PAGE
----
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I am the parent of a 13-year-old. He has recently gotten involved in sexual harassment. He iMessaged a girl some very, very inappropriate messages (eggplants, inappropriate cussing, etc) at school ~1 month ago. We just now got a letter that we need to attend an Intake Conference on the 25th.

Details:
-- We are in Oklahoma (Norman)
-- He had confessed and took it upon himself to right an apology letter to the girl.
-- He has no previous history of this, other than asking some girls sexual questions that they allowed him to ask & a history of porn.
-- He barely knew the girl.
-- The age difference was roughly 4 months.
-- We pulled him out of his public middle school and put him in an online school.
-- This is his first legal offense ever. (Other than drug possession, but there wasn't enough evidence from the school to warrant them to charge him)
-- We have gotten him psychologically tested for sleep issues and because of this. No results yet, but the psychologist stated he wasn't a danger to society. She also gave us a notice stating that he had attended.
-- We have gathered his med. records, school records, and other requested documents. We do not have his social security card.

My Questions:
-- Whats the difference between a charge and a referral?
-- What do they do at an intake conference?
-- Do I need an attorney?
-- Will they (NPD) need to forensically investigate his electronics?
-- What is the sentencing for Sexual Harassment?
-- Is it sexual harassment? On the referral it states "Threat / Harass.".
-- What will they already have on record?
-- Can he be arrested if the intake officer deems the family or him unfit for society?

My lawyer has stated I can fully disclose this information without legal consequence. I'd appreciate as much input as possible. Thank you.

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You don't say who is telling you that you need to do these things, and it does matter. Educational institutions are required to maintain a discrimination-free environment, so if a student makes inappropriate remarks to another student, they have to address the matter (if they ignore it, saying "Boys will be boys", they can get sued). They will have previously spelled out procedures for addressing such accusations, which probably include giving a good talking-to to the guilty party, and maybe some harsher sanction like suspension. The school district might then have in mind a parent-teacher conference, with the underlying threat being to turn the matter over to the police: did the letter come from the school district?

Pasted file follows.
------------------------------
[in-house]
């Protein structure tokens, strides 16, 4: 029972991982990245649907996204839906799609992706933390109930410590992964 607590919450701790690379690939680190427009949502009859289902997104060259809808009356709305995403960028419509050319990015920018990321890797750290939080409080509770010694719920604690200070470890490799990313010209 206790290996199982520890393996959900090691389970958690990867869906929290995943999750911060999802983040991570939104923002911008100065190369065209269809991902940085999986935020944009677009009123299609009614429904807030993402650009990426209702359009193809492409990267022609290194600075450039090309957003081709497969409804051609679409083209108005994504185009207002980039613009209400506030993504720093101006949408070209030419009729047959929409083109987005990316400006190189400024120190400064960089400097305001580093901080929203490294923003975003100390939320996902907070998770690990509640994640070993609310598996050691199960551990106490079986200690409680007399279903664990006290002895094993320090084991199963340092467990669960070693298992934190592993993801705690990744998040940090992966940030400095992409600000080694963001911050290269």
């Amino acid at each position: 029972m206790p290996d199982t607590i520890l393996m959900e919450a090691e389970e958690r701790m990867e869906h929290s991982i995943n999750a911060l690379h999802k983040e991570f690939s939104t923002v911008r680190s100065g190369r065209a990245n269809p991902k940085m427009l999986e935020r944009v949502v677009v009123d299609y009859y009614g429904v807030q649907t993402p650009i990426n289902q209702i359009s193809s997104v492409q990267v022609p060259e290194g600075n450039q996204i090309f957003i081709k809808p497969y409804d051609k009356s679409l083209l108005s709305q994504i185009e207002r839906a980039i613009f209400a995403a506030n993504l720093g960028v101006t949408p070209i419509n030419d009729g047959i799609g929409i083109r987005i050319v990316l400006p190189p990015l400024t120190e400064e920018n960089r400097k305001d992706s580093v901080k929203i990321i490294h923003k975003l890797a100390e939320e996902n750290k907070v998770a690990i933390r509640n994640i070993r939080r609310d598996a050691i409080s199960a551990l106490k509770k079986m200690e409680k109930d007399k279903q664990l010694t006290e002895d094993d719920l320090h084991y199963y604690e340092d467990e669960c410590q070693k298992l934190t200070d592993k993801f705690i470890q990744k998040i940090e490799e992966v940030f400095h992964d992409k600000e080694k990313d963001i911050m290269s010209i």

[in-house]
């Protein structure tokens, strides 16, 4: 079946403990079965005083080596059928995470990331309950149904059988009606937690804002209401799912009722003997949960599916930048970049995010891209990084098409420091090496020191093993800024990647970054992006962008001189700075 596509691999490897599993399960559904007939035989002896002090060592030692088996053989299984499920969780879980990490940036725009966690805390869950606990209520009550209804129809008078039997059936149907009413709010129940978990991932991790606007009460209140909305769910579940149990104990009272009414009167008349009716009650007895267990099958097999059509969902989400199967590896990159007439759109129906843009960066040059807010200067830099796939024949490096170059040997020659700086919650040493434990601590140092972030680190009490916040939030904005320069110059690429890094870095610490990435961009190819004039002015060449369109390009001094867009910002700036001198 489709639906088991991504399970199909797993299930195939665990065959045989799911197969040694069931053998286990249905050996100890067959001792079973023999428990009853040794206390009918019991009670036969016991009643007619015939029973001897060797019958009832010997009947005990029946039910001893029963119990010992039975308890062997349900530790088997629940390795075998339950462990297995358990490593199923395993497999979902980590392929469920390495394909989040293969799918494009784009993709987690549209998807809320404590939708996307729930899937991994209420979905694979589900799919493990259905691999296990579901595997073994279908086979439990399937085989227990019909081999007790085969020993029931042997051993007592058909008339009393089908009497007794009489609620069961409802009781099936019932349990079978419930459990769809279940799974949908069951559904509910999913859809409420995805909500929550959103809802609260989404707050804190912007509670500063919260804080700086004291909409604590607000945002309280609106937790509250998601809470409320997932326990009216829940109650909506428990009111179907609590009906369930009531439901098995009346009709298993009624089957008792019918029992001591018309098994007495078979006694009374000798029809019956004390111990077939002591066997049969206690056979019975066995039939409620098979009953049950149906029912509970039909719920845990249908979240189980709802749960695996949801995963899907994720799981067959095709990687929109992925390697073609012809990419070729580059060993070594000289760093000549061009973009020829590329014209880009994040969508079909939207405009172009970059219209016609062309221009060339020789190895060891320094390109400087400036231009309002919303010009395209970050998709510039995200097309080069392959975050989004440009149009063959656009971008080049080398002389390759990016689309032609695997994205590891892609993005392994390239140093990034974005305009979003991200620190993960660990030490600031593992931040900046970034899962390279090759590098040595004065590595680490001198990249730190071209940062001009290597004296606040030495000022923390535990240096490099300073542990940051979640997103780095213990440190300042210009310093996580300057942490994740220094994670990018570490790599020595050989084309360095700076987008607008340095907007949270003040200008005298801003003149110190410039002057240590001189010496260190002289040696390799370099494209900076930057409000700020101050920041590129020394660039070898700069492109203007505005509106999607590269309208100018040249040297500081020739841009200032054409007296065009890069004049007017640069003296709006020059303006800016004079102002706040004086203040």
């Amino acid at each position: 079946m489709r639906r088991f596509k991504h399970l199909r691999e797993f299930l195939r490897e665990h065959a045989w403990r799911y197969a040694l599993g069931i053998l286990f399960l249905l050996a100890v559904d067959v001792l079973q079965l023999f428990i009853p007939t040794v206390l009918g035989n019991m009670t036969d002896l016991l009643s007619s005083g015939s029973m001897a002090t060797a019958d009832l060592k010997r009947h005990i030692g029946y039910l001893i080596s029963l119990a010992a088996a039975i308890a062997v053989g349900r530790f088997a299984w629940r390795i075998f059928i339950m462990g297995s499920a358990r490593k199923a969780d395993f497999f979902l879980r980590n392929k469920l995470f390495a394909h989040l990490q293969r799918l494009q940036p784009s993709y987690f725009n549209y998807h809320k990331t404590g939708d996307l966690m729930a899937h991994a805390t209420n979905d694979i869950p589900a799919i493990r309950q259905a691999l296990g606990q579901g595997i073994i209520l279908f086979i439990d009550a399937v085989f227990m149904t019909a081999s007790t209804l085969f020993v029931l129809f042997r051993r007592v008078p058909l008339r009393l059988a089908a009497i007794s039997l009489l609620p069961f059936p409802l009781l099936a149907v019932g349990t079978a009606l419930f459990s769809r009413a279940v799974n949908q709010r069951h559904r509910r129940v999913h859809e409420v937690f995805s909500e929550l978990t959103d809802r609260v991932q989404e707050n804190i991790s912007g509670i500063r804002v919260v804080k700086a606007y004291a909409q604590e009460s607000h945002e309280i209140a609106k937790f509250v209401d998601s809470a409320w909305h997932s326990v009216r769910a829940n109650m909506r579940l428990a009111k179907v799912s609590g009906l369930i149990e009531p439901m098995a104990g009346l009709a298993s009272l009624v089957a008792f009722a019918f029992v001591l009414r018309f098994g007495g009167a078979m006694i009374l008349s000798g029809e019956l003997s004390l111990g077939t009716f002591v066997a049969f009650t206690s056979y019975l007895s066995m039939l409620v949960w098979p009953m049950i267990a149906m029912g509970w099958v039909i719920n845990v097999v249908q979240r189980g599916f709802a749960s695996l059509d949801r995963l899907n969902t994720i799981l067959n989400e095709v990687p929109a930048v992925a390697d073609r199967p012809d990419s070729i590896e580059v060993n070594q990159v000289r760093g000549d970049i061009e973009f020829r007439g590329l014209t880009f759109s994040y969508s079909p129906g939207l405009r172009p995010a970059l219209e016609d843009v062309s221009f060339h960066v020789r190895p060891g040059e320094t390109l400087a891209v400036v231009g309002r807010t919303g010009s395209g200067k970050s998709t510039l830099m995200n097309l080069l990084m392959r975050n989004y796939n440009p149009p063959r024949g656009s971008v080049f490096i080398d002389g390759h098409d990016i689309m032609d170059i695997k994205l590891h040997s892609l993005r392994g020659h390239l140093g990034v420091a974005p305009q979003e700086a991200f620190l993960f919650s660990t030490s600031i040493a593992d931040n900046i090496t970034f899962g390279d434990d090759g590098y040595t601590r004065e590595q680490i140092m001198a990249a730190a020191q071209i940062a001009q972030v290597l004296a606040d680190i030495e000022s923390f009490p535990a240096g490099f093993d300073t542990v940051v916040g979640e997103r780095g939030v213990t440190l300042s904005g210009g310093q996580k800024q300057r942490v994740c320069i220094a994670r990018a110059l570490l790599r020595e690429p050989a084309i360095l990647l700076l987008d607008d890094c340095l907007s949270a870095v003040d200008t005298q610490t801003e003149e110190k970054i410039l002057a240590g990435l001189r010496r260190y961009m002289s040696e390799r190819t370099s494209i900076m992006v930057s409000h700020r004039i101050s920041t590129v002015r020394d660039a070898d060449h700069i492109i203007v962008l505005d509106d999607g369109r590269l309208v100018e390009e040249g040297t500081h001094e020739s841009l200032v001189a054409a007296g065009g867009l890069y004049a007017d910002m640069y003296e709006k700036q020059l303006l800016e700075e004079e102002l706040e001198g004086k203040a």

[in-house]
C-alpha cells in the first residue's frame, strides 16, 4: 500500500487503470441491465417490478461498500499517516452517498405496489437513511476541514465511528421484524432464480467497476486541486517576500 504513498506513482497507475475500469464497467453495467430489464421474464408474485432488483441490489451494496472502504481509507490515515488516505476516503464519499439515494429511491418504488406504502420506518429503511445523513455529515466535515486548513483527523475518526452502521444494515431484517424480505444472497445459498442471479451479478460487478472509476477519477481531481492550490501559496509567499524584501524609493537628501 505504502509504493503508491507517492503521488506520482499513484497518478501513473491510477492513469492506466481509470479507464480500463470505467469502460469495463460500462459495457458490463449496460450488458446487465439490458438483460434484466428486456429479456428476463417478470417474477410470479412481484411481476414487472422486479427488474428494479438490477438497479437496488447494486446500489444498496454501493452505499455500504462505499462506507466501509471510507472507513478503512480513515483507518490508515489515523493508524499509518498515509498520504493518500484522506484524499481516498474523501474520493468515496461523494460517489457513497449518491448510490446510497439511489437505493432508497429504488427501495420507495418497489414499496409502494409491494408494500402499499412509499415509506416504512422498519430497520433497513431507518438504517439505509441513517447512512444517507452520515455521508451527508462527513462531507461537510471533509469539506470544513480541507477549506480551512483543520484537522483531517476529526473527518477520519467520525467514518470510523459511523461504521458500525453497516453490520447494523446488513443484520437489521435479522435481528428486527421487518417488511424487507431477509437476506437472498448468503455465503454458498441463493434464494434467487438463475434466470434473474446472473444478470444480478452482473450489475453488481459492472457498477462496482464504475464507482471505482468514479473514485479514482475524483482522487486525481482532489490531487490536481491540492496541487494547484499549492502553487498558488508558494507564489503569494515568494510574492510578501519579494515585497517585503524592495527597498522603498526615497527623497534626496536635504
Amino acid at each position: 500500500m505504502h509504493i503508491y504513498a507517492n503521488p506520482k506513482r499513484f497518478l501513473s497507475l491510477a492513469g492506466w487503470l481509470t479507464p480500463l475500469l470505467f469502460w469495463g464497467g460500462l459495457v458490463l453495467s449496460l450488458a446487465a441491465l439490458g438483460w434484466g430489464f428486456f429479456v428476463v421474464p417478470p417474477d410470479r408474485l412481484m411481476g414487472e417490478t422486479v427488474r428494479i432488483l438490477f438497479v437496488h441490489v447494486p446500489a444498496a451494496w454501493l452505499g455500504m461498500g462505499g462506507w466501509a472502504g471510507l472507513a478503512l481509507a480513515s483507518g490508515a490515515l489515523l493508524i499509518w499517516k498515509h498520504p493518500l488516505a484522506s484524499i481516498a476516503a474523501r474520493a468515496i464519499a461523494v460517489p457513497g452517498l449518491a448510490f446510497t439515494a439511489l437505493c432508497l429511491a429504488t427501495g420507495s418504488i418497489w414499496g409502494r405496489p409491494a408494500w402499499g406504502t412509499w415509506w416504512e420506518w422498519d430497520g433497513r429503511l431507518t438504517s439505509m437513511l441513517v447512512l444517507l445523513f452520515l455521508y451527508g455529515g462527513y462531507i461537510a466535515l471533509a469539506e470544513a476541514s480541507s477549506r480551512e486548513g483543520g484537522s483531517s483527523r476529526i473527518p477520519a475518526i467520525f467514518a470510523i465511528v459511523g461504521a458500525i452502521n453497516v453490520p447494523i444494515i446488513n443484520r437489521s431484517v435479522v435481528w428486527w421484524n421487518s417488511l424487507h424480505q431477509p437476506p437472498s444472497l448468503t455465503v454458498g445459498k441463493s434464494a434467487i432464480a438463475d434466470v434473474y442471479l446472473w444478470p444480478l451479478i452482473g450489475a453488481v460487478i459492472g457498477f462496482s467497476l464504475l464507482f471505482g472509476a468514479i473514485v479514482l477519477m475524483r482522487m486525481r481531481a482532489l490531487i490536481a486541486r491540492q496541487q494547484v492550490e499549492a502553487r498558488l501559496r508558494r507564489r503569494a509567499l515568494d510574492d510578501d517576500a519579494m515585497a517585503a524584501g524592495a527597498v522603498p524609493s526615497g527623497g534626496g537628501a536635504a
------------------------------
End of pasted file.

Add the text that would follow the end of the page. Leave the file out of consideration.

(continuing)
A minor can commit a crime, such as assault or threatening: in Oklahoma, this includes Ok. Stat §21-1172, which makes it a crime to send a message that is obscene, lewd, lascivious, filthy, or indecent, and a first violation of the law is a misdemeanor. For an adult, the penalty can be a year in prison and $500 fine, but that is unlikely for a minor. There may be a hearing in Juvenile Court with some disposition, and if the charges are proven then the court has wide latitude in meting out punishment. Did the letter come from the juvenile court system?

The Oklahome law regarding children and juveniles is here. When the Office of Juvenile Affairs engages in "the intake process", they are investigating the case to make a recommendation to the DA. "Intake" is defined as

a mandatory, preadjudicatory interview of the juvenile and, if available, the parents, legal guardian, or other custodian of the juvenile, which is performed by a duly authorized individual to determine whether a juvenile comes within the purview of the Oklahoma Juvenile Code, whether nonadjudicatory alternatives are available and appropriate, and if the filing of a petition is necessary

Since "intake" is juvenile justice jargon, I assume this is a legal proceeding, not a parent-teacher conference. An actual criminal charge might result from the hearing, which is brought about by a referral. Because detention is a real possibility, consulting an attorney is wise. Whether or not it is a good idea to have the attorney present for the proceeding is something only your attorney can say (in his professional judgment). There is really no way to know in advance what they already know.

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